Garage Door Opener Common Parts Glossary

2-strand copper wire

2-strand copper wire is used to connect the logic board of the garage door opener to the safety sensors and to the wall control.

AC motor

The AC motor rotates the sprocket, which drives the chain to move the trolley along the rail to raise and lower the garage door. Replace the motor if it doesn't run when activated.

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Battery

Some garage door openers have a 12-volt back-up battery inside the motor unit. During a power outage, the back-up battery supplies power to the motor unit so the door can open and close.

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Belt

The belt attaches to the trolley track and rotates around the garage door opener rail. One end attaches to the motor pulley and the other end rides on the idler pulley the front of the rail assembly. The belt moves the trolley to raise and lower the garage door.

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Bracket

The garage door opener bracket is the lifting point for the garage door. It's attached to the inside of the garage door and connects to the curved arm. The curved arm links the garage door bracket to the trolley. The movement of the trolley on the rail assembly raises and lowers the door.

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Chain and cable

The chain and cable of a garage door opener are mounted on the trolley track. One end attaches to the sprocket on the motor unit. The other end is routed through the cable pulley at the front of the rail assembly.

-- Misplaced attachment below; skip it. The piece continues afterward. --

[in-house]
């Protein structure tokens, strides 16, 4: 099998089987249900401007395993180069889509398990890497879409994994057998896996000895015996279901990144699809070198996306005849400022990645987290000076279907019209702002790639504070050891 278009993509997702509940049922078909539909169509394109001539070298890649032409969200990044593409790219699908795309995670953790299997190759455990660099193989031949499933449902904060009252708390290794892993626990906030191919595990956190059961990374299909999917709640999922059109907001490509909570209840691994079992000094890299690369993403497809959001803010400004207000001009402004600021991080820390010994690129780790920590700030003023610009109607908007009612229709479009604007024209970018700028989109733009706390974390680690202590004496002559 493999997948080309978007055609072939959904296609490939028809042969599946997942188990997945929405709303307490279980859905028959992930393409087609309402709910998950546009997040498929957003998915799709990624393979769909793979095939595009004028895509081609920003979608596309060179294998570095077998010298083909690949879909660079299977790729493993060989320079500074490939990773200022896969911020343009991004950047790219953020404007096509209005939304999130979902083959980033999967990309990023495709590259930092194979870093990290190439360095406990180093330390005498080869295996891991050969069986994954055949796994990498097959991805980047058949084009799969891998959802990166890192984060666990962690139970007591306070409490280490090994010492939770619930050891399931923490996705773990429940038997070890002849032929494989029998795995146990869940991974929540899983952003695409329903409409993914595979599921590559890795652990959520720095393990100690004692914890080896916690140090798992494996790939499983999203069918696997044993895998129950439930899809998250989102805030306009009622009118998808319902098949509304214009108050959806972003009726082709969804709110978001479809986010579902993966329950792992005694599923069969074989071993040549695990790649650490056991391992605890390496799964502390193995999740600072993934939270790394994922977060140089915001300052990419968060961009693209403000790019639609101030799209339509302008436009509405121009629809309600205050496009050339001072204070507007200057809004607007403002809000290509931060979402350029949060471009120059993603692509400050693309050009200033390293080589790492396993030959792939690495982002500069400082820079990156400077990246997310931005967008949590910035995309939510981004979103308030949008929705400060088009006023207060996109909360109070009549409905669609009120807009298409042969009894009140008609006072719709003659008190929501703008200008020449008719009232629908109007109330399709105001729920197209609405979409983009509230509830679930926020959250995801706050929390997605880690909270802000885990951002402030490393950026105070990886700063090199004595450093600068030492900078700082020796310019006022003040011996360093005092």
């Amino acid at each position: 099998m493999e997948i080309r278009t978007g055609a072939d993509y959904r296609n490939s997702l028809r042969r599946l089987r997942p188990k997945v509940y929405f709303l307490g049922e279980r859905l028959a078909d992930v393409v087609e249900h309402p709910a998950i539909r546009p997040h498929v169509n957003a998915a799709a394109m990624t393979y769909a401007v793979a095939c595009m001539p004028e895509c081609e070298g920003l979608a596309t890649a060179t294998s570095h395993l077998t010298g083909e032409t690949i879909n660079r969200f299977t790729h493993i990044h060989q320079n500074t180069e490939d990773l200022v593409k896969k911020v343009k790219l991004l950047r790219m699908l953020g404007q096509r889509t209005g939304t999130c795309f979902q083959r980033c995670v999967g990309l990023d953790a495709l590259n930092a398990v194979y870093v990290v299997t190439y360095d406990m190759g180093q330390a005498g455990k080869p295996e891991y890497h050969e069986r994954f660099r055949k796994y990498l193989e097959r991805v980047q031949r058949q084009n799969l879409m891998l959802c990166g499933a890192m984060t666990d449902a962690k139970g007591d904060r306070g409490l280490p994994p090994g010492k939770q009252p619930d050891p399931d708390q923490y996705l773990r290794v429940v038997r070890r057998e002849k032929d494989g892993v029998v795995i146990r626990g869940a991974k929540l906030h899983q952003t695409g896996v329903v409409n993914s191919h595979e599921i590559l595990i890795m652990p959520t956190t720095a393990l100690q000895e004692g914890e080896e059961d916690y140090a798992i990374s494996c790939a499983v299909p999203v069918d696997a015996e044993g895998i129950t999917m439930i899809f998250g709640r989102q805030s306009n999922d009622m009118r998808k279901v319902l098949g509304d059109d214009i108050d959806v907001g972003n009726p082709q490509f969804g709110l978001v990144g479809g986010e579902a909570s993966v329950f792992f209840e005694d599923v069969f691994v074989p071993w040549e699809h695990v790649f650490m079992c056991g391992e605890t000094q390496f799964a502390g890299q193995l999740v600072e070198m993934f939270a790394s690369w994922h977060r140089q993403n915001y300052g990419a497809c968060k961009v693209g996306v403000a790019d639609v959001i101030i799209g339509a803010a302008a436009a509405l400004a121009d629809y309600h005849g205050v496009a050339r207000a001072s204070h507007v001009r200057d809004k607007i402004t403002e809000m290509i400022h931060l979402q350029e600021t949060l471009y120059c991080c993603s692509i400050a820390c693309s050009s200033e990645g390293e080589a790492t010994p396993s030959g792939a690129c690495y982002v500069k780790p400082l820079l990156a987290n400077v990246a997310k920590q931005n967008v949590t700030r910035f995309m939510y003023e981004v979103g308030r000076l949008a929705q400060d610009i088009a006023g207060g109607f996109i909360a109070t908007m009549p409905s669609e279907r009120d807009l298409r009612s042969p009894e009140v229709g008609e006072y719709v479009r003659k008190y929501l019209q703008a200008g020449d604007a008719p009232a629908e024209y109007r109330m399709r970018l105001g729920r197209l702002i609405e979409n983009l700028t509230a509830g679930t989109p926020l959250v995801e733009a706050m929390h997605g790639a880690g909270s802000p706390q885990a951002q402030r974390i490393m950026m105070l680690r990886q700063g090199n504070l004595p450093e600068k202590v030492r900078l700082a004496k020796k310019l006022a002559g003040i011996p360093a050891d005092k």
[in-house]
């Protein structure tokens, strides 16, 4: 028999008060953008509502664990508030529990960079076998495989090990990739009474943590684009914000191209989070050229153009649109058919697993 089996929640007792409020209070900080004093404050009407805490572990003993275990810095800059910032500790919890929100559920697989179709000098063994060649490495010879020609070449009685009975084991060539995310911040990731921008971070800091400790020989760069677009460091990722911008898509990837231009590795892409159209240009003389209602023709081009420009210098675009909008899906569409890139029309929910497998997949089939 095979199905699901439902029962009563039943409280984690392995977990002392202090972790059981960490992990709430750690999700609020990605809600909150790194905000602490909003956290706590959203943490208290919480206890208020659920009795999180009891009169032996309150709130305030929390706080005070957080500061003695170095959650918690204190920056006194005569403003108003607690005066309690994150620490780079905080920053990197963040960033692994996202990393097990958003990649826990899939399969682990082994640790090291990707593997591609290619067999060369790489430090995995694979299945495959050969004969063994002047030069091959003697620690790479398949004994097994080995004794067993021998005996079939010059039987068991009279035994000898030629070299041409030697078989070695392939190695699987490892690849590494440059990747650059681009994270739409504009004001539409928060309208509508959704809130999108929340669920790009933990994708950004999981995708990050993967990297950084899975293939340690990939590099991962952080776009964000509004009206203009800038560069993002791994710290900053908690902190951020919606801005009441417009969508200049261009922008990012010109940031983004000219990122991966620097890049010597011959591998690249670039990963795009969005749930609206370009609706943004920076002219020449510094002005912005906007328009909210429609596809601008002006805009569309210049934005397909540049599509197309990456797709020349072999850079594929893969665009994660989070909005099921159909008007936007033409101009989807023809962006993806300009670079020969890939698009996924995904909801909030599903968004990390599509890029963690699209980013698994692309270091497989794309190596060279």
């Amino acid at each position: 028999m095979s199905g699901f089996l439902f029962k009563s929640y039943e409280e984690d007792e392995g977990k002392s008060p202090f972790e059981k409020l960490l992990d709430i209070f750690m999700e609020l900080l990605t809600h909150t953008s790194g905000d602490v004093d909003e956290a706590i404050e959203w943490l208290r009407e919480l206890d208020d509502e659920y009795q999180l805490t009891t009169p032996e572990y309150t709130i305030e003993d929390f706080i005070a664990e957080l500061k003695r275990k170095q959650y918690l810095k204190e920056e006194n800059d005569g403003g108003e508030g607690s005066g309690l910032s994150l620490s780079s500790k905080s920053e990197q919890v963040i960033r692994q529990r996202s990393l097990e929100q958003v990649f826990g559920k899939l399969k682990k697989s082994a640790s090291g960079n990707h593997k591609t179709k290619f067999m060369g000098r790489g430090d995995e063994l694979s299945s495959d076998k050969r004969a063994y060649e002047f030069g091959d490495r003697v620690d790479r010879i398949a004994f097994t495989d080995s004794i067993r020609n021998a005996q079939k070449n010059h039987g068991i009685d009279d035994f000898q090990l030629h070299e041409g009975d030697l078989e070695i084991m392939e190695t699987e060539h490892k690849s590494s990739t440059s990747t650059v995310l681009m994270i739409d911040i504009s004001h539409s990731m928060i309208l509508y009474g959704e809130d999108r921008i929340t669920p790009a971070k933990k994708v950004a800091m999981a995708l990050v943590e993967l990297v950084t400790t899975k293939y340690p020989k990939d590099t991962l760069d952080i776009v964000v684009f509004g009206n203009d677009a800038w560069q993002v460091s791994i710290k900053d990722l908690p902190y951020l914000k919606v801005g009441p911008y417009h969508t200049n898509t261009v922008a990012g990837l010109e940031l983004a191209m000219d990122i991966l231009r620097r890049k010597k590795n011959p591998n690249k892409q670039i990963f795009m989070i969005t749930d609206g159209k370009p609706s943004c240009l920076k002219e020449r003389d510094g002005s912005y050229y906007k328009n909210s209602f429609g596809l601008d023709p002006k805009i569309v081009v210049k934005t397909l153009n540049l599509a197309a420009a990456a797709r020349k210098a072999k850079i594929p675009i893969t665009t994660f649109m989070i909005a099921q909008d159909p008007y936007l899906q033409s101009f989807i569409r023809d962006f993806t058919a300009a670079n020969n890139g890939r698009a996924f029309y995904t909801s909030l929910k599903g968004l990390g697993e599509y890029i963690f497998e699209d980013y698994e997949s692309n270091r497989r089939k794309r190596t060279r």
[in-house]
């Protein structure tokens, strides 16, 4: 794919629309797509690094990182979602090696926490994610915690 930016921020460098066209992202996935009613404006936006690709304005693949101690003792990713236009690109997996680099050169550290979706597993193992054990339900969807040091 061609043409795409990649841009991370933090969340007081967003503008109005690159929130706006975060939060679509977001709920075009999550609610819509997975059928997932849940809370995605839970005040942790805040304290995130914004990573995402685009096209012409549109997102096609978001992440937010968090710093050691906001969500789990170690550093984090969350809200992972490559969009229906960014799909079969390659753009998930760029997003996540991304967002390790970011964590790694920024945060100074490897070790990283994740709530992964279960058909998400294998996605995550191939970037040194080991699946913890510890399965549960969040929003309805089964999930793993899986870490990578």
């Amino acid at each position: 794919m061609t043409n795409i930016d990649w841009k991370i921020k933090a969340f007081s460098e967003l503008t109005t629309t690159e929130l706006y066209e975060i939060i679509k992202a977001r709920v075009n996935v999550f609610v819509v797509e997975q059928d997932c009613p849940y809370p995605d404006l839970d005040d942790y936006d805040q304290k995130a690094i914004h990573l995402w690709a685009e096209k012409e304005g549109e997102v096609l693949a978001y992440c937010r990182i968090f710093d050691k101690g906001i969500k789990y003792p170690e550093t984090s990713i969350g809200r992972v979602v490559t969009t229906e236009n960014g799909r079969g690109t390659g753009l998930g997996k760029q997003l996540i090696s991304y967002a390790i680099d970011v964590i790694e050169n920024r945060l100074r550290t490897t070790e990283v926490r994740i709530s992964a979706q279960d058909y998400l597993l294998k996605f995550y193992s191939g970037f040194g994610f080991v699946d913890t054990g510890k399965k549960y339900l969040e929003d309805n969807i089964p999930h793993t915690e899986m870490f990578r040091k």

DC motor

The DC motor rotates the motor pulley, which drives the belt to move the trolley along the rail to raise and lower the garage door. Garage door openers can use a back-up battery to run a DC motor during a power outage.

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Drive and worm gear kit

The drive and worm gears spin the sprocket, which drives the chain to move the trolley along the rail to raise and lower the garage door. By design, these plastic gears break to protect the motor from damage if the garage door suddenly jams up on a bent track and quits moving when the opener raises or lowers the door. The kit contains both gears and the related parts needed to install the gears.

Emergency release

The emergency release for a garage door opener consists of a rope with a handle that's attached to the release catch on the bottom of the trolley. Pulling the handle disconnects the garage door from the trolley so that the door can be manually opened and closed during a power outage or if the garage door malfunctions.

Gear and sprocket assembly

In a garage door opener, the sprocket is the component that drives the chain which moves the garage door up and down. The base of the sprocket attaches to the end of the shaft that extends from the top of the motor unit. The drive system rotates the gear to spin the sprocket and move the door.

Idler pulley

The idler pulley of a garage door opener attaches to the front of the rail assembly. It supports the chain cable or belt and allows for the smooth movement of the chain or belt drive system.

Light socket

The light socket for a garage door opener is the threaded receptacle for the light bulb that's located on the side of the motor unit.

Logic board

The logic board of a garage door opener is the main control board that controls the functions of the opener. It detects signals from the remotes and the sensors, and it sends voltage to the drive motor to open and close the garage door.